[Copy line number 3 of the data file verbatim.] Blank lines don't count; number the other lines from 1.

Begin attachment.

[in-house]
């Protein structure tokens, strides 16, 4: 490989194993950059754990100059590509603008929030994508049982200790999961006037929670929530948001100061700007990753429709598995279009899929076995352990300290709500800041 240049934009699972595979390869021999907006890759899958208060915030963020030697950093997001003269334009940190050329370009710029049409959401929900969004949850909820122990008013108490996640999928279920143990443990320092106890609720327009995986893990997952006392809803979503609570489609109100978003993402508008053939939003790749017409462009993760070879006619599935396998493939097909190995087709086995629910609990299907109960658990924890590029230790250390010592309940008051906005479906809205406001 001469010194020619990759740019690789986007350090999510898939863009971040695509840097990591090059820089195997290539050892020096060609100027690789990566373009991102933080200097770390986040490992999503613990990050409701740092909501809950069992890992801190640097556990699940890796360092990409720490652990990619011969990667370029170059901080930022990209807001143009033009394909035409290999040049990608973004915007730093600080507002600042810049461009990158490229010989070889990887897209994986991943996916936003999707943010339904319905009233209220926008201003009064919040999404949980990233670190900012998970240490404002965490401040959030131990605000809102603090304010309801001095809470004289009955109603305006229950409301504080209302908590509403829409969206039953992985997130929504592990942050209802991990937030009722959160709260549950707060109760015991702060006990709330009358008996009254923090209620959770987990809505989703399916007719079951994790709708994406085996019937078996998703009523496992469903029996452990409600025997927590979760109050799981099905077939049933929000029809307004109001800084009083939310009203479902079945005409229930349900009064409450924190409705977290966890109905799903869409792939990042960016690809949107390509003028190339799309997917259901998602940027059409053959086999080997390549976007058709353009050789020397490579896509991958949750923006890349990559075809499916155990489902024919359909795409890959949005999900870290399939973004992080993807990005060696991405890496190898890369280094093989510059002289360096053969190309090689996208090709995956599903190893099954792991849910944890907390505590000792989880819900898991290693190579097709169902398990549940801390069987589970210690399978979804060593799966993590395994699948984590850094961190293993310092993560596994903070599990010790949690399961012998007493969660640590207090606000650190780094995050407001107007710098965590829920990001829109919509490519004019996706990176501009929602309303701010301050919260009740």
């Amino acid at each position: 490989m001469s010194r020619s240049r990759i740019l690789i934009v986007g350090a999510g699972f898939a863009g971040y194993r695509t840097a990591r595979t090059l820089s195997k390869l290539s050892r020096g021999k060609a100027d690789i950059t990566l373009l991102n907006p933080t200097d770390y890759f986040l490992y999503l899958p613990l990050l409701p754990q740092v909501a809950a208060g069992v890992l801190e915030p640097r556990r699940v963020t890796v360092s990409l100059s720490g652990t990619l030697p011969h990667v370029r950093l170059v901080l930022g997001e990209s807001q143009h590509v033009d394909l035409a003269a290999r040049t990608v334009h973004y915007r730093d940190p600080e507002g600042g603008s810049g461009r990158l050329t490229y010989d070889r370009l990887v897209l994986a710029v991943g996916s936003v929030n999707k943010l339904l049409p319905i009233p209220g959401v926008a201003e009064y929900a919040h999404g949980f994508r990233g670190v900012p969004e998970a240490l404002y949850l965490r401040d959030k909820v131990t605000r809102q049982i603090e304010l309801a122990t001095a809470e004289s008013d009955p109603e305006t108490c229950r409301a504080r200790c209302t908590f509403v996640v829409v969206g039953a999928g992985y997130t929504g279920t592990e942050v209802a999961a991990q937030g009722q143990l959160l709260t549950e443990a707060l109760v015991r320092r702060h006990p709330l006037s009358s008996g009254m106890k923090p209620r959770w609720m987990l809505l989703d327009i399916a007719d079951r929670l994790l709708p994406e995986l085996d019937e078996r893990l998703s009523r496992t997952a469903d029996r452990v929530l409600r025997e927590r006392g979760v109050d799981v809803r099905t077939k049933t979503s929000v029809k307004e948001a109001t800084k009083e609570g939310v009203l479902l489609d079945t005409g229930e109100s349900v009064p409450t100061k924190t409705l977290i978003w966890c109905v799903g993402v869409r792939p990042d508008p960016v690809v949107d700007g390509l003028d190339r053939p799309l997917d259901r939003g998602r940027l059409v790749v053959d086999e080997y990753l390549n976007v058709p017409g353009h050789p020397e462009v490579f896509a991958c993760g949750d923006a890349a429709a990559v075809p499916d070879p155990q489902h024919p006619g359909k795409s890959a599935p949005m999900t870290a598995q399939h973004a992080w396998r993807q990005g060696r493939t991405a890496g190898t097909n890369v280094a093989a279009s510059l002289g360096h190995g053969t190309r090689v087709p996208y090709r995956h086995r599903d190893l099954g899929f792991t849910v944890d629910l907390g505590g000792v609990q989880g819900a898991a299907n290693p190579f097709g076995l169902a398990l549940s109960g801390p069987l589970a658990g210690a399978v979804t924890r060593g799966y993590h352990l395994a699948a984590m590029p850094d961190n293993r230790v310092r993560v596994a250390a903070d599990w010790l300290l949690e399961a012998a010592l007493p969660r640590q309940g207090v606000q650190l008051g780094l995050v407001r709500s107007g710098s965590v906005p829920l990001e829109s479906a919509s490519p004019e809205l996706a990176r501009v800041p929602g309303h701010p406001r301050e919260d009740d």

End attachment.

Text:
């Amino acid at each position: 490989m001469s010194r020619s240049r990759i740019l690789i934009v986007g350090a999510g699972f898939a863009g971040y194993r695509t840097a990591r595979t090059l820089s195997k390869l290539s050892r020096g021999k060609a100027d690789i950059t990566l373009l991102n907006p933080t200097d770390y890759f986040l490992y999503l899958p613990l990050l409701p754990q740092v909501a809950a208060g069992v890992l801190e915030p640097r556990r699940v963020t890796v360092s990409l100059s720490g652990t990619l030697p011969h990667v370029r950093l170059v901080l930022g997001e990209s807001q143009h590509v033009d394909l035409a003269a290999r040049t990608v334009h973004y915007r730093d940190p600080e507002g600042g603008s810049g461009r990158l050329t490229y010989d070889r370009l990887v897209l994986a710029v991943g996916s936003v929030n999707k943010l339904l049409p319905i009233p209220g959401v926008a201003e009064y929900a919040h999404g949980f994508r990233g670190v900012p969004e998970a240490l404002y949850l965490r401040d959030k909820v131990t605000r809102q049982i603090e304010l309801a122990t001095a809470e004289s008013d009955p109603e305006t108490c229950r409301a504080r200790c209302t908590f509403v996640v829409v969206g039953a999928g992985y997130t929504g279920t592990e942050v209802a999961a991990q937030g009722q143990l959160l709260t549950e443990a707060l109760v015991r320092r702060h006990p709330l006037s009358s008996g009254m106890k923090p209620r959770w609720m987990l809505l989703d327009i399916a007719d079951r929670l994790l709708p994406e995986l085996d019937e078996r893990l998703s009523r496992t997952a469903d029996r452990v929530l409600r025997e927590r006392g979760v109050d799981v809803r099905t077939k049933t979503s929000v029809k307004e948001a109001t800084k009083e609570g939310v009203l479902l489609d079945t005409g229930e109100s349900v009064p409450t100061k924190t409705l977290i978003w966890c109905v799903g993402v869409r792939p990042d508008p960016v690809v949107d700007g390509l003028d190339r053939p799309l997917d259901r939003g998602r940027l059409v790749v053959d086999e080997y990753l390549n976007v058709p017409g353009h050789p020397e462009v490579f896509a991958c993760g949750d923006a890349a429709a990559v075809p499916d070879p155990q489902h024919p006619g359909k795409s890959a599935p949005m999900t870290a598995q399939h973004a992080w396998r993807q990005g060696r493939t991405a890496g190898t097909n890369v280094a093989a279009s510059l002289g360096h190995g053969t190309r090689v087709p996208y090709r995956h086995r599903d190893l099954g899929f792991t849910v944890d629910l907390g505590g000792v609990q989880g819900a898991a299907n290693p190579f097709g076995l169902a398990l549940s109960g801390p069987l589970a658990g210690a399978v979804t924890r060593g799966y993590h352990l395994a699948a984590m590029p850094d961190n293993r230790v310092r993560v596994a250390a903070d599990w010790l300290l949690e399961a012998a010592l007493p969660r640590q309940g207090v606000q650190l008051g780094l995050v407001r709500s107007g710098s965590v906005p829920l990001e829109s479906a919509s490519p004019e809205l996706a990176r501009v800041p929602g309303h701010p406001r301050e919260d009740d």